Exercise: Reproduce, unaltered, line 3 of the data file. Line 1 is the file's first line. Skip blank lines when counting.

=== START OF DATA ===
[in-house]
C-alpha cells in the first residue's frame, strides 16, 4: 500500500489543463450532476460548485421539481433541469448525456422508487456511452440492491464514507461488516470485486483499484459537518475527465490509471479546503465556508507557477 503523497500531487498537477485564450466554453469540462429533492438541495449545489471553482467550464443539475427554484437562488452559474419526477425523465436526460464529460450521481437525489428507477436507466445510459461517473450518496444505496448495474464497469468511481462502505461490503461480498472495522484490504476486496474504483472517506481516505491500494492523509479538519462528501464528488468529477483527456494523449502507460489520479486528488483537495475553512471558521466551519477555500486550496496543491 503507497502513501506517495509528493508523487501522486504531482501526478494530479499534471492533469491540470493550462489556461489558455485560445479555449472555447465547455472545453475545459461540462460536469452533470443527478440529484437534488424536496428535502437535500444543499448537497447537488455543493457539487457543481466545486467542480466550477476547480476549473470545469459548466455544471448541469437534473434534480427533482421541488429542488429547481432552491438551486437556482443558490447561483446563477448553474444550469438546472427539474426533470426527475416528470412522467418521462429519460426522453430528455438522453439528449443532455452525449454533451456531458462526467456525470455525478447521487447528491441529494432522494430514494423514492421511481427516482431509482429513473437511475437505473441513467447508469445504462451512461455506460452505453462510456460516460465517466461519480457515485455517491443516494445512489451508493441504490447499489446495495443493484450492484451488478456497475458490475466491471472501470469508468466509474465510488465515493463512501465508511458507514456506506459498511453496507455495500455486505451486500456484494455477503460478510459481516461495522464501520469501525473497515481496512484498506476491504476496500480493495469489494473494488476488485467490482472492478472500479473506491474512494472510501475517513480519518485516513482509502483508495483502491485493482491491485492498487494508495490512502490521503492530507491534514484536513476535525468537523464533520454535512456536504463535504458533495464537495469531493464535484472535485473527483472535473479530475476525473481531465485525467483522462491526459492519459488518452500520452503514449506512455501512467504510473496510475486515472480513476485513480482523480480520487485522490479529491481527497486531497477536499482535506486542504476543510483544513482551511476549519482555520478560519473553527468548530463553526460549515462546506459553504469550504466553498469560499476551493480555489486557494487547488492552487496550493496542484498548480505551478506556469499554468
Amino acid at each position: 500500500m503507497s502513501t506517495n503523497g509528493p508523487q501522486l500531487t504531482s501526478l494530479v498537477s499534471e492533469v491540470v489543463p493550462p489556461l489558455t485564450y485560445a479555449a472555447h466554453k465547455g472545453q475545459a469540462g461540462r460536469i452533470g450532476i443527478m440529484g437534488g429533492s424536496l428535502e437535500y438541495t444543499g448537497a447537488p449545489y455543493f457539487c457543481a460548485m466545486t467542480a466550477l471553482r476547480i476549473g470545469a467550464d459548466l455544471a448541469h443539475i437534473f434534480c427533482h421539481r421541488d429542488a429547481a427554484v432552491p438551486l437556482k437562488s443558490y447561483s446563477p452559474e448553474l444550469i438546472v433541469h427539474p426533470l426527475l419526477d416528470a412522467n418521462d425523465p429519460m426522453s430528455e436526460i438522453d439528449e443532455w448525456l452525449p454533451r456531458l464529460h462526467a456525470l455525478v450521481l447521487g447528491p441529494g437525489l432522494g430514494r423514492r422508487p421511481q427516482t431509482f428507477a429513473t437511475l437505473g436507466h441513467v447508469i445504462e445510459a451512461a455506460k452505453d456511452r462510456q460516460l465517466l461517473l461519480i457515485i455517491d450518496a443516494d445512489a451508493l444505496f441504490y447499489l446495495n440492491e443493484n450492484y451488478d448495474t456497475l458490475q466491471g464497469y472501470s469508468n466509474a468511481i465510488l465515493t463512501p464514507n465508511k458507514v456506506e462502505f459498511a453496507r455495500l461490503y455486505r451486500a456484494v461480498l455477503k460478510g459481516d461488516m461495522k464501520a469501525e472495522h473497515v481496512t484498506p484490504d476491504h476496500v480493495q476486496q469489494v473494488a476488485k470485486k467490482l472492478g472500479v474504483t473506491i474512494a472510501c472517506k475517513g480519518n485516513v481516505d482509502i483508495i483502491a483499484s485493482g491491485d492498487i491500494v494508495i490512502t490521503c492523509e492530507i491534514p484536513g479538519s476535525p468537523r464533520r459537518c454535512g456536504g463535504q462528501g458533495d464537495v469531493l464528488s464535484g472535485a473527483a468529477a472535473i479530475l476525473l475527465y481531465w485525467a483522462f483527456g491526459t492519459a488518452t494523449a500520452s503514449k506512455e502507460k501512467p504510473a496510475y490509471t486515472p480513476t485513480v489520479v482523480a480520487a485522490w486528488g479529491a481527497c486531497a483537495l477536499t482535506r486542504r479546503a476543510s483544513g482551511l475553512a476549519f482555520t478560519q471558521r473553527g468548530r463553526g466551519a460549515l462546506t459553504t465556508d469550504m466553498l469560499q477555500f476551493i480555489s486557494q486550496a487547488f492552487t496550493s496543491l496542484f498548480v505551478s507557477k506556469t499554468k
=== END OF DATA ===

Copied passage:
Amino acid at each position: 500500500m503507497s502513501t506517495n503523497g509528493p508523487q501522486l500531487t504531482s501526478l494530479v498537477s499534471e492533469v491540470v489543463p493550462p489556461l489558455t485564450y485560445a479555449a472555447h466554453k465547455g472545453q475545459a469540462g461540462r460536469i452533470g450532476i443527478m440529484g437534488g429533492s424536496l428535502e437535500y438541495t444543499g448537497a447537488p449545489y455543493f457539487c457543481a460548485m466545486t467542480a466550477l471553482r476547480i476549473g470545469a467550464d459548466l455544471a448541469h443539475i437534473f434534480c427533482h421539481r421541488d429542488a429547481a427554484v432552491p438551486l437556482k437562488s443558490y447561483s446563477p452559474e448553474l444550469i438546472v433541469h427539474p426533470l426527475l419526477d416528470a412522467n418521462d425523465p429519460m426522453s430528455e436526460i438522453d439528449e443532455w448525456l452525449p454533451r456531458l464529460h462526467a456525470l455525478v450521481l447521487g447528491p441529494g437525489l432522494g430514494r423514492r422508487p421511481q427516482t431509482f428507477a429513473t437511475l437505473g436507466h441513467v447508469i445504462e445510459a451512461a455506460k452505453d456511452r462510456q460516460l465517466l461517473l461519480i457515485i455517491d450518496a443516494d445512489a451508493l444505496f441504490y447499489l446495495n440492491e443493484n450492484y451488478d448495474t456497475l458490475q466491471g464497469y472501470s469508468n466509474a468511481i465510488l465515493t463512501p464514507n465508511k458507514v456506506e462502505f459498511a453496507r455495500l461490503y455486505r451486500a456484494v461480498l455477503k460478510g459481516d461488516m461495522k464501520a469501525e472495522h473497515v481496512t484498506p484490504d476491504h476496500v480493495q476486496q469489494v473494488a476488485k470485486k467490482l472492478g472500479v474504483t473506491i474512494a472510501c472517506k475517513g480519518n485516513v481516505d482509502i483508495i483502491a483499484s485493482g491491485d492498487i491500494v494508495i490512502t490521503c492523509e492530507i491534514p484536513g479538519s476535525p468537523r464533520r459537518c454535512g456536504g463535504q462528501g458533495d464537495v469531493l464528488s464535484g472535485a473527483a468529477a472535473i479530475l476525473l475527465y481531465w485525467a483522462f483527456g491526459t492519459a488518452t494523449a500520452s503514449k506512455e502507460k501512467p504510473a496510475y490509471t486515472p480513476t485513480v489520479v482523480a480520487a485522490w486528488g479529491a481527497c486531497a483537495l477536499t482535506r486542504r479546503a476543510s483544513g482551511l475553512a476549519f482555520t478560519q471558521r473553527g468548530r463553526g466551519a460549515l462546506t459553504t465556508d469550504m466553498l469560499q477555500f476551493i480555489s486557494q486550496a487547488f492552487t496550493s496543491l496542484f498548480v505551478s507557477k506556469t499554468k